Length Of Feeding

A feeding shouldn’t take more than 20 minutes. If it does, you are over feeding your baby or the nipple is clogged. A clean nipple should drip about 1 drop per second when the bottle of formula is inverted.

Formula Storage

Prepared formula should be stored in the refrigerator and must be used within 48 hours. Prepared formula left at room temperature for more than 1 hour should be discarded. At the end of each feeding, discard any formula left in the bottle, because it is no longer sterile.

Extra Water

Babies do not routinely need extra water. They should be offered a bottle of water twice daily, however, when they have a fever or when the weather is hot and dry.


Burping is optional. It doesn’t decrease crying. Although it may decrease spitting up, air in the stomach does not cause pain. Burping two times during a feeding and for about 1 minute is plenty.


Commercial formulas with iron contain all of the baby’s vitamin and mineral requirements except fluoride. (Note: All soy-based formulas are iron fortified.) In the United States, the most common cause of anemia in children under 2 years old is iron deficiency (largely because iron is not present in cow’s milk). Iron can also be provided at 4 months of age by adding iron-fortified cereals to the diet.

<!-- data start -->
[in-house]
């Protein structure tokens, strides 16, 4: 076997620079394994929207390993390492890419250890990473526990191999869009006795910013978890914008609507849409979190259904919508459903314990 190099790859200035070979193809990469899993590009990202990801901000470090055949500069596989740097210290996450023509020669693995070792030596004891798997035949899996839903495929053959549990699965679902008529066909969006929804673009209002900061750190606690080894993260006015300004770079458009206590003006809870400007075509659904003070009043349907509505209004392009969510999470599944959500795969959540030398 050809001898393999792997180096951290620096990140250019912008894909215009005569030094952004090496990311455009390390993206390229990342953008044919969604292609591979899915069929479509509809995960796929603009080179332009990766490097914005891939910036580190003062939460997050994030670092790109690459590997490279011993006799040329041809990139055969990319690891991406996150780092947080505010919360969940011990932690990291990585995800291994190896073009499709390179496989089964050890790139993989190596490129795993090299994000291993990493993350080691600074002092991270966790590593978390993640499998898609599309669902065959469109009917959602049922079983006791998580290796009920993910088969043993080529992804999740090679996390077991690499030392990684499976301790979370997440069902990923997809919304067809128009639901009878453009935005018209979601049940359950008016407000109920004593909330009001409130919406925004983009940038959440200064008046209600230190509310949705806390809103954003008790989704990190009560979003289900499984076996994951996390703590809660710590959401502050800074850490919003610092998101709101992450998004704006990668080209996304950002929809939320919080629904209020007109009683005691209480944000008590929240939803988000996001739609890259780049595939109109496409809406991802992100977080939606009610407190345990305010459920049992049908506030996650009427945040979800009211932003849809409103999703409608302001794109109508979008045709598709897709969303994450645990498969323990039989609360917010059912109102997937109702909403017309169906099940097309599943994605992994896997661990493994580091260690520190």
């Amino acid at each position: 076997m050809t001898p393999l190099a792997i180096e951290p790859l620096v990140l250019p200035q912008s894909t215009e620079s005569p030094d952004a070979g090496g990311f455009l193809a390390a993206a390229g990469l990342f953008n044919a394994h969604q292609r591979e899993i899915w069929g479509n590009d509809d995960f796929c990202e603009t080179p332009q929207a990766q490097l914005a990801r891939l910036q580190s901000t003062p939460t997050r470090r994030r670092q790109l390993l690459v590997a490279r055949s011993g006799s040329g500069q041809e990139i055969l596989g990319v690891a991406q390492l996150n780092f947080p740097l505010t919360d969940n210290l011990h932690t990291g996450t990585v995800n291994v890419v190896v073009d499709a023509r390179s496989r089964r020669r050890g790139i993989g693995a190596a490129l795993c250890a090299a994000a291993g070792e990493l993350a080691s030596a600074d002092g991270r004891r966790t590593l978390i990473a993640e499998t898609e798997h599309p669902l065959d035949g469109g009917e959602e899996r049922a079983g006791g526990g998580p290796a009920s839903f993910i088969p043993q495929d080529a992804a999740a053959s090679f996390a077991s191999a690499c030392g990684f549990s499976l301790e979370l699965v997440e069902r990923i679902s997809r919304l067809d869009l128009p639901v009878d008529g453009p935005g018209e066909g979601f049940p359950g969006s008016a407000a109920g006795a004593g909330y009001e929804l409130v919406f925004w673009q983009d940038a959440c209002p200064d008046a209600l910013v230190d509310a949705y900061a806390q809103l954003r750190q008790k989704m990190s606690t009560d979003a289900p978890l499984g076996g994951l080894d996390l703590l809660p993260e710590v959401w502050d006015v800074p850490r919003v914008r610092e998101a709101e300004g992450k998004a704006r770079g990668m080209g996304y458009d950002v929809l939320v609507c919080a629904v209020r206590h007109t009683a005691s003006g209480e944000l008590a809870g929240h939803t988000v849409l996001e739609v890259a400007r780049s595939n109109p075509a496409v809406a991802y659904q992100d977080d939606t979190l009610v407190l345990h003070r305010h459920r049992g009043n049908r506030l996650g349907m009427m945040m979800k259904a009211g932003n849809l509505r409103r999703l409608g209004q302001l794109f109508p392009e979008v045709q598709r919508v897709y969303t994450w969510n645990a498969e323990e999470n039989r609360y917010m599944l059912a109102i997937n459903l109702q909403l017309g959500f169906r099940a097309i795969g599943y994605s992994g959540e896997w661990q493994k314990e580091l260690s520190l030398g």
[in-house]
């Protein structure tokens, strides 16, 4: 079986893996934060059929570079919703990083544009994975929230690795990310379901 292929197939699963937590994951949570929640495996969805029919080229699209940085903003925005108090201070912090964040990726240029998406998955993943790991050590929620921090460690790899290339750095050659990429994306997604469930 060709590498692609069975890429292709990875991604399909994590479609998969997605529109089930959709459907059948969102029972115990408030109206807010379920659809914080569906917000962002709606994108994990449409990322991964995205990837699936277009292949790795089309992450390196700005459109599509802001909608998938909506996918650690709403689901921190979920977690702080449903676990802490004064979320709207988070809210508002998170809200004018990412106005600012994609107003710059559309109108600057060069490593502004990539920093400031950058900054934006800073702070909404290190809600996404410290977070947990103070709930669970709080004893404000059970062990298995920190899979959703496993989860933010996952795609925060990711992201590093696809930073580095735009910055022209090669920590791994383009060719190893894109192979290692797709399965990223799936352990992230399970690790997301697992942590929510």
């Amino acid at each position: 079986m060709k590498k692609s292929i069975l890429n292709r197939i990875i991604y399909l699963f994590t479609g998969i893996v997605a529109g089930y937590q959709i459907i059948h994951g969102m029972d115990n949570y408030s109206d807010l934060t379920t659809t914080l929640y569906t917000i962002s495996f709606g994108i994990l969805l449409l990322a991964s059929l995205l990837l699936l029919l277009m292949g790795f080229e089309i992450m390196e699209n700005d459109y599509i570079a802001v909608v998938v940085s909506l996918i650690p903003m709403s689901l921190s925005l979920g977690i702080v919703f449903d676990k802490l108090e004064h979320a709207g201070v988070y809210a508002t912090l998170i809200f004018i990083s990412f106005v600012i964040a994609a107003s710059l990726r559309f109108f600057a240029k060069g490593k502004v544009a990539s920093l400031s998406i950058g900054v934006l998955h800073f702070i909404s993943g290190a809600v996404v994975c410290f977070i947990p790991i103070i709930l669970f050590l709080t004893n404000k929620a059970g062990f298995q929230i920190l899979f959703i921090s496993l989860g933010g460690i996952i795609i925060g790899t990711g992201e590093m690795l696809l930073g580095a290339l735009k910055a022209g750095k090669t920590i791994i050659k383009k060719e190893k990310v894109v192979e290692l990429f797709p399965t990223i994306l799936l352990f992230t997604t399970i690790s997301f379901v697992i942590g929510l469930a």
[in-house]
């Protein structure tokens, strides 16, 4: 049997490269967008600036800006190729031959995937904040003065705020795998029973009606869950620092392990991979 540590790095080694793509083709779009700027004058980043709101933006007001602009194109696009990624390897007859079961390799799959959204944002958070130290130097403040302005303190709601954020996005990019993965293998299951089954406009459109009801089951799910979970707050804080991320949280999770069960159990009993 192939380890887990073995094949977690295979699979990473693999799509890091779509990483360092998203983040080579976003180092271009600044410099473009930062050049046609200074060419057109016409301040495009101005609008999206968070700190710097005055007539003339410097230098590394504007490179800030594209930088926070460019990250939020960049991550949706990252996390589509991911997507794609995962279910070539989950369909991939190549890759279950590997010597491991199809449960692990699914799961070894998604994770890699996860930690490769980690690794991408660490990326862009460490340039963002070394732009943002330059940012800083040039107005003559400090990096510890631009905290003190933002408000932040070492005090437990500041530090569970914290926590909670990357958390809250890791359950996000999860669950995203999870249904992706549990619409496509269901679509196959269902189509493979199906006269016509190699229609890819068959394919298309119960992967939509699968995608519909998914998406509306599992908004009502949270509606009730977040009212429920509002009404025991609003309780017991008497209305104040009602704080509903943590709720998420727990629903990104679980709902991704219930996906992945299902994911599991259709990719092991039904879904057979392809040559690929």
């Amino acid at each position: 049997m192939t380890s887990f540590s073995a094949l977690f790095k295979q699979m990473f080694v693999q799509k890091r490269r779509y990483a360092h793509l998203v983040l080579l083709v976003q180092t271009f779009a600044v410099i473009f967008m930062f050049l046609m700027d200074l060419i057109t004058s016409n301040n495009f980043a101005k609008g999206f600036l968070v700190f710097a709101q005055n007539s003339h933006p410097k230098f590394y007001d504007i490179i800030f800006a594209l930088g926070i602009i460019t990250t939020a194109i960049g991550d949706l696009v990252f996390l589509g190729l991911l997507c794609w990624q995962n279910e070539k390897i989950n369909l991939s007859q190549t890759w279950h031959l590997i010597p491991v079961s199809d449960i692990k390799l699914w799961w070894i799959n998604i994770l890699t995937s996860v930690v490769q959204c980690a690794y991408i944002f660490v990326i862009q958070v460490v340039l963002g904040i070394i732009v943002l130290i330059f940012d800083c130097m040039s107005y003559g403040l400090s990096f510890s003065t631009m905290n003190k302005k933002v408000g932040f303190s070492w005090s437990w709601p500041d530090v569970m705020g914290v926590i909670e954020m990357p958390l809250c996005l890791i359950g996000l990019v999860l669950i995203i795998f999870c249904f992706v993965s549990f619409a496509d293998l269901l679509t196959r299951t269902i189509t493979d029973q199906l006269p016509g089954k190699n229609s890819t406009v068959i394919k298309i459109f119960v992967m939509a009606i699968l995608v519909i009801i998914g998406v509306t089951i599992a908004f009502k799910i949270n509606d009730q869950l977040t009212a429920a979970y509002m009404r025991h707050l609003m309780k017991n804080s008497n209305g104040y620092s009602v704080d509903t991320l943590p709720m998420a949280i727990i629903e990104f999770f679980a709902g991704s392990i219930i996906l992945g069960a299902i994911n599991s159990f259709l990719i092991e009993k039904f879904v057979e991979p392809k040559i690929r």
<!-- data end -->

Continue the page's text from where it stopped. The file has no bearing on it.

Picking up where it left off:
From 6 months to 16 years of age, children need fluoride to prevent dental caries. If the municipal water supply contains fluoride and your child drinks at least 1 pint each day, this should be adequate. Otherwise, fluoride drops or tablets (without vitamins) should be given separately. This is a prescription item that can be obtained from your child’s physician. Added vitamins are unnecessary after your child has reached 1 year of age and is on a regular balanced diet, but continue the fluoride.

Cup Feeding

Introduce your child to a cup at approximately 4 to 6 months of age. Total weaning to a cup will probably occur somewhere between 9 and 18 months of age, depending on your baby’s individual preference.

Baby-Bottle Tooth Decay: Prevention

Sleeping with a bottle of milk, juice, or any sweetened liquid in the mouth can cause severe decay of the newly erupting teeth. Prevent this tragedy by not using the bottle as a pacifier or allowing your child to take it to bed.